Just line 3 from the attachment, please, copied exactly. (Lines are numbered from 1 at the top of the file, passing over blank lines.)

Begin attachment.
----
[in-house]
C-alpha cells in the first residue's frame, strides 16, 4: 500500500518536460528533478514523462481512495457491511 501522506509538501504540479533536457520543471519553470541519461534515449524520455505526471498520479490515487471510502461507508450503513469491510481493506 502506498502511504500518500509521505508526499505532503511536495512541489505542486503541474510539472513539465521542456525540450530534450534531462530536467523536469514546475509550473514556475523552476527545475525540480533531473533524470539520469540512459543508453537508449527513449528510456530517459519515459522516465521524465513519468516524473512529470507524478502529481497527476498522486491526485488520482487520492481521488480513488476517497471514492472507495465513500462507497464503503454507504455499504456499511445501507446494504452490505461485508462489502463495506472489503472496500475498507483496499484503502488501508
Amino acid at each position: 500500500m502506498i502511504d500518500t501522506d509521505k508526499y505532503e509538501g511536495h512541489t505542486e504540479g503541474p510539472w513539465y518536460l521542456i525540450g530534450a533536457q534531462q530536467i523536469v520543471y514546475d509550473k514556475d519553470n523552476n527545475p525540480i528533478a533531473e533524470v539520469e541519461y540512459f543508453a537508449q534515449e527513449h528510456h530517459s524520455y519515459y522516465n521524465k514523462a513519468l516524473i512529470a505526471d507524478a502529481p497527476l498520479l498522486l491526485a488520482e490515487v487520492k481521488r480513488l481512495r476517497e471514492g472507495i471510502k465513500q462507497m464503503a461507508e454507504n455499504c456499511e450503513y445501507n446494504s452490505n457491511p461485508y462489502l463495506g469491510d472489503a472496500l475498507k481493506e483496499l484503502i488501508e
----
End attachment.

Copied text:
Amino acid at each position: 500500500m502506498i502511504d500518500t501522506d509521505k508526499y505532503e509538501g511536495h512541489t505542486e504540479g503541474p510539472w513539465y518536460l521542456i525540450g530534450a533536457q534531462q530536467i523536469v520543471y514546475d509550473k514556475d519553470n523552476n527545475p525540480i528533478a533531473e533524470v539520469e541519461y540512459f543508453a537508449q534515449e527513449h528510456h530517459s524520455y519515459y522516465n521524465k514523462a513519468l516524473i512529470a505526471d507524478a502529481p497527476l498520479l498522486l491526485a488520482e490515487v487520492k481521488r480513488l481512495r476517497e471514492g472507495i471510502k465513500q462507497m464503503a461507508e454507504n455499504c456499511e450503513y445501507n446494504s452490505n457491511p461485508y462489502l463495506g469491510d472489503a472496500l475498507k481493506e483496499l484503502i488501508e